DMT Training in South Africa

​DAN Southern Africa frequently gets requests to offer “DMT”training. The term, DMT stands for Diving Medical Technologist (DMT). Unfortunately, this term is a bit ambiguous and the purpose of this information bulletin is to clarify its applications:
 
DMT training, in general , involves two groups  of individuals: (1) commercial divers, who have been taught some additional emergency medical interventions with which to support health care workers and their diving buddies in the case of a diving injury or accident (when they work in isolated environments) , and (2) Emergency Medical Technologists (EMT's) who are typically pre-hospital emergency health workers serving commercial / professional diving environments or in search, rescue or forensic diving services. In South Africa, EMT's are classified and registered as pre-hospital Emergency Care Providers by the Health Professions Council (HPCSA) as Basic, Intermediate or Advance Life Support Providers. Advanced Life Support Providers are also called paramedics, although there are several distinctions in the certifications and training programmes leading to Advanced registration. 

 The key issue is that individuals who form part of group (1) are lay persons, whereas group (2) are registered health care professionals. Lay persons are restricted to First Aid training and apply it within the restrictions imposed by common law principles in South Africa or Good Samaritan Laws in the USA. Health professionals are limited to their respective scopes of practice by the HPCSA, irrespective of whether they have been trained to apply the skills in the diving environment or not. Conversely, no amount of diving medical training can convert a lay person into a health professional. This requires formal training in Emergency Care by registered agencies. First Aid and Advanced First Aid may be taught to lay persons. However, they are still unable to apply their skills for any financial return, and their scope of practice is limited to non-invasive support – something that is not always understood.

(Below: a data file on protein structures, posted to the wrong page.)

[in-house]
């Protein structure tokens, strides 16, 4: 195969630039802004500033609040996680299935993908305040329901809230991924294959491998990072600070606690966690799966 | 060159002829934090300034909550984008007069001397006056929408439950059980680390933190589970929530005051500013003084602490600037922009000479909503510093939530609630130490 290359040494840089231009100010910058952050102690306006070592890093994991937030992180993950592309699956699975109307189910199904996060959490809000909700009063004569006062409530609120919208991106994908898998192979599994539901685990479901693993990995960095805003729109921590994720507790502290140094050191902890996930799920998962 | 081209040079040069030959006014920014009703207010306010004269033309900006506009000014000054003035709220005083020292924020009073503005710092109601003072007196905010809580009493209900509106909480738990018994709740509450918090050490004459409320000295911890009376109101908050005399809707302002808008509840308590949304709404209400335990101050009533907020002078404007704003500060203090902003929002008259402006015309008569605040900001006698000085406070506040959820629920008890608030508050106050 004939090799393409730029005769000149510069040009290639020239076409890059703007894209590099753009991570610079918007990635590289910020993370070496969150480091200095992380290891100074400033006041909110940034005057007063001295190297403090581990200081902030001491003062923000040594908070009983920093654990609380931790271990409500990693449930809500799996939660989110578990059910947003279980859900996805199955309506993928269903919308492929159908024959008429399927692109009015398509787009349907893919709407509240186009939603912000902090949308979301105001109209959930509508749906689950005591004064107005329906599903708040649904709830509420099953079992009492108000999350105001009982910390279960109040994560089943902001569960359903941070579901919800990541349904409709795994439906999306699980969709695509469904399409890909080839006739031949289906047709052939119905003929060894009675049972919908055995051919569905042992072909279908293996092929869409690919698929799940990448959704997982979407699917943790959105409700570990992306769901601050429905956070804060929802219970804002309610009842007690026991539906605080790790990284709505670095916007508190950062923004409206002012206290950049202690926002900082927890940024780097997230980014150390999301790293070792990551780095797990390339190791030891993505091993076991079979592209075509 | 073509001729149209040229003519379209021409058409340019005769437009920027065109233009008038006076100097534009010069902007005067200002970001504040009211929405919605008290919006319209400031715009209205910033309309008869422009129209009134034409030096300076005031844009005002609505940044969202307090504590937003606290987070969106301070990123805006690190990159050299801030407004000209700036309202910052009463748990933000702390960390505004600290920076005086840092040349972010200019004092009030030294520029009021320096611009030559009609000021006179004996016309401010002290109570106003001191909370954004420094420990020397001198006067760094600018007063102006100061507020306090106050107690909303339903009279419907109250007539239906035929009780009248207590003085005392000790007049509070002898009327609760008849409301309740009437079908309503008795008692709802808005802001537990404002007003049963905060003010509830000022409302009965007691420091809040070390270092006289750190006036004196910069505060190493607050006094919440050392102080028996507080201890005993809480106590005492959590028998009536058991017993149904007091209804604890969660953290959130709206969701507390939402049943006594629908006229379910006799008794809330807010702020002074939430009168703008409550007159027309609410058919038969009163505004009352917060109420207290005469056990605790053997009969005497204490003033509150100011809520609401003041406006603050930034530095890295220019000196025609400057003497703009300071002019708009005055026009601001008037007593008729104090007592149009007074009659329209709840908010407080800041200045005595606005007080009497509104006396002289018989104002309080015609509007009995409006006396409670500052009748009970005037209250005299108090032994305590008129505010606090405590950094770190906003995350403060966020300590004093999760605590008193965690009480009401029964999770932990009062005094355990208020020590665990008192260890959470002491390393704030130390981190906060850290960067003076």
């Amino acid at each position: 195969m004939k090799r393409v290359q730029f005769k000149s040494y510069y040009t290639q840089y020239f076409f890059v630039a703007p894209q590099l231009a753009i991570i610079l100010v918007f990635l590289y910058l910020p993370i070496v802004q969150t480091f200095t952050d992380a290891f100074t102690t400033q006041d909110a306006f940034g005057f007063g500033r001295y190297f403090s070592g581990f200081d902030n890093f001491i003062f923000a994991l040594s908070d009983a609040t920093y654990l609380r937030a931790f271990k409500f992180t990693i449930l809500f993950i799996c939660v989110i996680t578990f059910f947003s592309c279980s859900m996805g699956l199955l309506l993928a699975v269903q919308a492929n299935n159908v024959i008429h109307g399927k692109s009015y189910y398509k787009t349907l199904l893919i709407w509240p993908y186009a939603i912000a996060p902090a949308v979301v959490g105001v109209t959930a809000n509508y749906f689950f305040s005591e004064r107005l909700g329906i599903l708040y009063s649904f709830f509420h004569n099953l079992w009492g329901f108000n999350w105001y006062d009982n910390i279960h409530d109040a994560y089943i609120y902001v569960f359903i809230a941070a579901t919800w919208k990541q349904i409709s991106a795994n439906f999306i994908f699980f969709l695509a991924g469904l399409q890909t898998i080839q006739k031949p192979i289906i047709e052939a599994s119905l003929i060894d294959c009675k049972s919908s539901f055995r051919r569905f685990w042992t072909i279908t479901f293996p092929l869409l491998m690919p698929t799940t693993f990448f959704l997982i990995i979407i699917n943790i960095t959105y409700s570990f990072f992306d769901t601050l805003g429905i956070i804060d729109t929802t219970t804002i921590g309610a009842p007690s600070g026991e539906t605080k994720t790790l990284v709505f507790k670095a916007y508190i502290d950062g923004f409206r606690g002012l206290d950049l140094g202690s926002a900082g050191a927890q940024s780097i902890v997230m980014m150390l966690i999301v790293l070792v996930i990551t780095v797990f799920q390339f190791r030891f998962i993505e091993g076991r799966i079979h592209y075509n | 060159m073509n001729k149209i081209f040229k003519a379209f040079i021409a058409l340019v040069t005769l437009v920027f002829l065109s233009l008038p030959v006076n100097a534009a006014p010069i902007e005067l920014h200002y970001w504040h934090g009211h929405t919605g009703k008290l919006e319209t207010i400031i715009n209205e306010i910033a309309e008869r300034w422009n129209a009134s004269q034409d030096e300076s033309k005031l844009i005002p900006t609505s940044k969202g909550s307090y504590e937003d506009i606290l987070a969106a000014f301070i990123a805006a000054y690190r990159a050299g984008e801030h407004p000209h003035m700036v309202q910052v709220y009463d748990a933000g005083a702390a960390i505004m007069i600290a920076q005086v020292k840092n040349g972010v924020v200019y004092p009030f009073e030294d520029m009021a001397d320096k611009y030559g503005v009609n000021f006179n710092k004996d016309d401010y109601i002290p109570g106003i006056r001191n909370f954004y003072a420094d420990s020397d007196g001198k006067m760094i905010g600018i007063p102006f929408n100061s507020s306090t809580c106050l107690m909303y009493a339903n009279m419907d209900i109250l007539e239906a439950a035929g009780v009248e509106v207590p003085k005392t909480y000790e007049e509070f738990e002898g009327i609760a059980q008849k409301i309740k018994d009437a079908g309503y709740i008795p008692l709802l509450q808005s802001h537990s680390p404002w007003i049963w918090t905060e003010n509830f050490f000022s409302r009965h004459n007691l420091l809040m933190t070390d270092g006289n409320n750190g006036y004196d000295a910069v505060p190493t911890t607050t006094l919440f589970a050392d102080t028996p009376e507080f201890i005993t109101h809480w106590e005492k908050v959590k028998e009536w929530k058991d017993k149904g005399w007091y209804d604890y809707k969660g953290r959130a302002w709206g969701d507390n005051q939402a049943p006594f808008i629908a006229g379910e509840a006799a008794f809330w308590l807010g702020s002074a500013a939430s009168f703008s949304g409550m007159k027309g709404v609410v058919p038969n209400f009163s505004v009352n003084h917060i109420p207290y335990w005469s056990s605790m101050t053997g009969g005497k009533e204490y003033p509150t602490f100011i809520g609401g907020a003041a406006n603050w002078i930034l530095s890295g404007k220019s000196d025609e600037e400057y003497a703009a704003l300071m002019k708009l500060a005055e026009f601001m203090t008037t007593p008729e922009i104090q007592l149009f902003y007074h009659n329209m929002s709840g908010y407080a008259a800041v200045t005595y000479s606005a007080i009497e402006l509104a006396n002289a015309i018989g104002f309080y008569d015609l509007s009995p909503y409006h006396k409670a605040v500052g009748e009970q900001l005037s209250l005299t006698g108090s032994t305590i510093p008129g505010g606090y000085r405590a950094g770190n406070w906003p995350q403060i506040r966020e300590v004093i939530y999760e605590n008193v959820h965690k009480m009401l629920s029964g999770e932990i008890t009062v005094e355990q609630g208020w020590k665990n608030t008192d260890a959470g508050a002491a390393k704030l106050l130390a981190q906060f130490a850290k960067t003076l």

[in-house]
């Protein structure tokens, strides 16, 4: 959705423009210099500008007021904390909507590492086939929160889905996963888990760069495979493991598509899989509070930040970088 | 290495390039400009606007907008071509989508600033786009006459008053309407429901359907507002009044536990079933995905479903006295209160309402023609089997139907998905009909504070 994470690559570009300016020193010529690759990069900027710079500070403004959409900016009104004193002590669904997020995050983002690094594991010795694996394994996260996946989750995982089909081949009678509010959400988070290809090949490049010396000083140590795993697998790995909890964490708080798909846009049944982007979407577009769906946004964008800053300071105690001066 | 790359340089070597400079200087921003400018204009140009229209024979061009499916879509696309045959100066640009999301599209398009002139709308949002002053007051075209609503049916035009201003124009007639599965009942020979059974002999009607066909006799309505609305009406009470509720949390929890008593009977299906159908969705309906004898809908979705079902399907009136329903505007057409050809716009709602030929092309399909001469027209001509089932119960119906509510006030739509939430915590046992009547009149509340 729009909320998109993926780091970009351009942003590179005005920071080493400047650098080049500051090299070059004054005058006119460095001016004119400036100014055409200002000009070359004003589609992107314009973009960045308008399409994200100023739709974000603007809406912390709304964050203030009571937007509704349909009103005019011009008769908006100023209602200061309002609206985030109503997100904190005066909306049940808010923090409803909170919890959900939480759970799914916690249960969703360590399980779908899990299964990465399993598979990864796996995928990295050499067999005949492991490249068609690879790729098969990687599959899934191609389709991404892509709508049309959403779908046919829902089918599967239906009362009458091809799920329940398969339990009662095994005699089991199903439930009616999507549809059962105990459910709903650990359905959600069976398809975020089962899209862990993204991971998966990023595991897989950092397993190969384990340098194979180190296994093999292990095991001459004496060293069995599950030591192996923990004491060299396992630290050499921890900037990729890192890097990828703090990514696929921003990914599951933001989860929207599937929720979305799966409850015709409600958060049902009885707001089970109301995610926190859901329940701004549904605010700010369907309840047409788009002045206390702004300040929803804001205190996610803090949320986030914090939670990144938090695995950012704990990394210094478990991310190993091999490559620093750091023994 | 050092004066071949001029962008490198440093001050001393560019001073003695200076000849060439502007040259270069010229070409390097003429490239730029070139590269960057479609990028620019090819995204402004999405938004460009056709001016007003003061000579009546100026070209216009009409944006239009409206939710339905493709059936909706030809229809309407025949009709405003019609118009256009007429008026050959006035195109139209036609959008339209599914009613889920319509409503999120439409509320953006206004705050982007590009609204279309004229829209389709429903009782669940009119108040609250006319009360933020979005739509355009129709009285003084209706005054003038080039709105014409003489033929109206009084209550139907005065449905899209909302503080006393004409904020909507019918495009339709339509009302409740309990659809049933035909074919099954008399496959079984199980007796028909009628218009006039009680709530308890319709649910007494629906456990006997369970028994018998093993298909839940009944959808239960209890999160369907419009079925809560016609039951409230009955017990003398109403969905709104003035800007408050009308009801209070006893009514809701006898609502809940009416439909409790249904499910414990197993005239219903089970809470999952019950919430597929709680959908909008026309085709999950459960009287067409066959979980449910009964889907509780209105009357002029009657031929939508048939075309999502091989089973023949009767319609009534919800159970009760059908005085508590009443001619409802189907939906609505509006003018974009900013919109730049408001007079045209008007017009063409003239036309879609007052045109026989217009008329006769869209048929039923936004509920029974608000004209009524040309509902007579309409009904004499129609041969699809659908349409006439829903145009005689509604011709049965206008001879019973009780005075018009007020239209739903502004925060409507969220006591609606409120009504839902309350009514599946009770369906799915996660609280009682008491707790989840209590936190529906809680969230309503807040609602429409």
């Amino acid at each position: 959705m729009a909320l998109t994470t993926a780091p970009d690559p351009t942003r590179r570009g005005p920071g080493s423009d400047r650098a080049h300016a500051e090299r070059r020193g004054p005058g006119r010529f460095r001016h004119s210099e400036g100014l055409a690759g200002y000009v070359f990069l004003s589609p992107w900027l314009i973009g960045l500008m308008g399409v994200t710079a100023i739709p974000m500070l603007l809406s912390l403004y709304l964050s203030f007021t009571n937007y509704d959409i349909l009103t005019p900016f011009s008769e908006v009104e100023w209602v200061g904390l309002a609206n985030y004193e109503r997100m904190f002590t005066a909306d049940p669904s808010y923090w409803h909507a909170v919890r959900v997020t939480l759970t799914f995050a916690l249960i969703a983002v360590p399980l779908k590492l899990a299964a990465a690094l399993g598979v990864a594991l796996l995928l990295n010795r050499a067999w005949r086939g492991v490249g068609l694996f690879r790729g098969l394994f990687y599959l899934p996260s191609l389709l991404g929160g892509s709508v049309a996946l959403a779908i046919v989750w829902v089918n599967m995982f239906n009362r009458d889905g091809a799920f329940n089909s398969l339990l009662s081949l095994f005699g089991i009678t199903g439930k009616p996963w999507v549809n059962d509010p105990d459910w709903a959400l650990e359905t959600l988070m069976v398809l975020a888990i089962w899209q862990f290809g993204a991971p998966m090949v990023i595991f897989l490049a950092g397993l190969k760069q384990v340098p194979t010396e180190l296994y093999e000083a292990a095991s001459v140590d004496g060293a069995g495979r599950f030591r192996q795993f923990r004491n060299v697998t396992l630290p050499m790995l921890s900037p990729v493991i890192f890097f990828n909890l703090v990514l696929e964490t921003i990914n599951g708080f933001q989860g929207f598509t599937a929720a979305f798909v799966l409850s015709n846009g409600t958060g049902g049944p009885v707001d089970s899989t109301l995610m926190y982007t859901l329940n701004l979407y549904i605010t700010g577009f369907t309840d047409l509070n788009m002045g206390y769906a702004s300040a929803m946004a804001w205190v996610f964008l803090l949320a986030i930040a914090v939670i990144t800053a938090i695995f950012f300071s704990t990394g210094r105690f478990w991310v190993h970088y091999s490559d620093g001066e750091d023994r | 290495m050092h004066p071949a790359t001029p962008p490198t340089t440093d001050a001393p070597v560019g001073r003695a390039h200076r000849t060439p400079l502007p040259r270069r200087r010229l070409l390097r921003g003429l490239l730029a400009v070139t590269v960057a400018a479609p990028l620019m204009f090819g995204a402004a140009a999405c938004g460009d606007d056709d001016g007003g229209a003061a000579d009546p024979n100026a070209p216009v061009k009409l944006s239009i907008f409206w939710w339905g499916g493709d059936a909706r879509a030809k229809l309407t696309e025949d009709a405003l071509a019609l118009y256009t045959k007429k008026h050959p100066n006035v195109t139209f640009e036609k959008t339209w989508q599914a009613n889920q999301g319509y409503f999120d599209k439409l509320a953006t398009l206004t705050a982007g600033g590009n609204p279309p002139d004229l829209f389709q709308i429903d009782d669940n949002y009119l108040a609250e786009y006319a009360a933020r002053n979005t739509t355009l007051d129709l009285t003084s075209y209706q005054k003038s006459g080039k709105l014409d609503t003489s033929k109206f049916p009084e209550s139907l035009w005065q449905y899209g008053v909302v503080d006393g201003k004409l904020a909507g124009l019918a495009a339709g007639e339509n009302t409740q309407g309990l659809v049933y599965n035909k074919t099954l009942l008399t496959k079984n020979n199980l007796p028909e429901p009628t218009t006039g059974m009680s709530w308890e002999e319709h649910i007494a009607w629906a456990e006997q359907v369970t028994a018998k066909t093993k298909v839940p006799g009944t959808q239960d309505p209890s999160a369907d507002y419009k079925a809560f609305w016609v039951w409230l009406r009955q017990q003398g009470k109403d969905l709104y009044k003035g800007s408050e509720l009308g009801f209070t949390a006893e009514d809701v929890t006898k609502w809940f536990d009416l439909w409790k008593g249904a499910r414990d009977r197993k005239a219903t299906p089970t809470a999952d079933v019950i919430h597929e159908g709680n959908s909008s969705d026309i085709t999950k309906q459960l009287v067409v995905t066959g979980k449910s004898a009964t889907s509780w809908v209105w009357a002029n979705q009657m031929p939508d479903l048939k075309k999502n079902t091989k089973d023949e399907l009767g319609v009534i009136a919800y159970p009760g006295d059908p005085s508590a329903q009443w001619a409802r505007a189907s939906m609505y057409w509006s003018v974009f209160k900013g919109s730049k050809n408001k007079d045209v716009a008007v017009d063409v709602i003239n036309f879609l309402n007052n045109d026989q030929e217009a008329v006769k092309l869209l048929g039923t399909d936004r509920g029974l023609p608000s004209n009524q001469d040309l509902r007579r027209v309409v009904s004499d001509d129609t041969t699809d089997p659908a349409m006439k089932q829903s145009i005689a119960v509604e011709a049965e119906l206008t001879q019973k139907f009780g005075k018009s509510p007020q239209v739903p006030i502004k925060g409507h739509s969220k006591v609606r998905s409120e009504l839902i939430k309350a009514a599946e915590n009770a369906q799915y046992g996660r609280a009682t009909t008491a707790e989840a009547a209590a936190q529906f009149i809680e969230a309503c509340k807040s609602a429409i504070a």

So, with that long introduction: For reasons that should now be obvious, DAN is not able to train individuals beyond their current scopes of practice - whether lay or professional. Hence, DAN Southern Africa invests in training divers and diving professionals - who serve as lay persons in case of an emergency - to the highest possible level of First Aid training. This is what the DAN First Aid Programs are designed to achieve. DAN also participates in the training of EMT's and doctors to ensure that they are able to apply their registered scope of practice to the benefit of divers.
 
Divers who would like more training in First Aid or Medical Aspects of Diving may consider obtaining the following levels of recognition.
 
Diving Emergency Management Provider (DEMP) Programme. This programme is a conveniently packaged version of several of the most popular DAN first aid courses:
  • Oxygen First Aid for Scuba Diving Injuries
  • Advanced Oxygen First Aid for Scuba Diving Injuries
  • Automated External Defibrillators (AED) for Scuba Diving
  • First Aid for Hazardous Marine Life Injuries
It has been designed specifically to train or ramp up all the essential skills for a cohesive and consolidated approach to diving emergency management. 

The Diving Emergency Specialist (DES). DAN's recognition program for divers who are interested in dive safety.
 
Diving Medicine for Divers (DMFD. Most divers find the health and physiological aspects of diving quite fascinating. This is true, not only because the additional knowledge and skills are helpful when things go wrong, but also because it gives us greater appreciation for how our body works under these unique circumstances. Many divers who undergo DAN training eventually become so interested that they end up doing all the DAN first aid courses and then ask us what else they can do or learn. This three-part course is DAN’s response to that need: itprovides more in-depth training and information on diving physiology and first aid. Divers love it!
 
Commercial Divers who would like to have further training may want to contact organizations who cater specifically for Diver Medic Training for Commercial Divers.
 
If you have any specific questions, feel free to e-mail us on training@dansa.org or contact us on +27 11 266 4900+27 11 266 4900.
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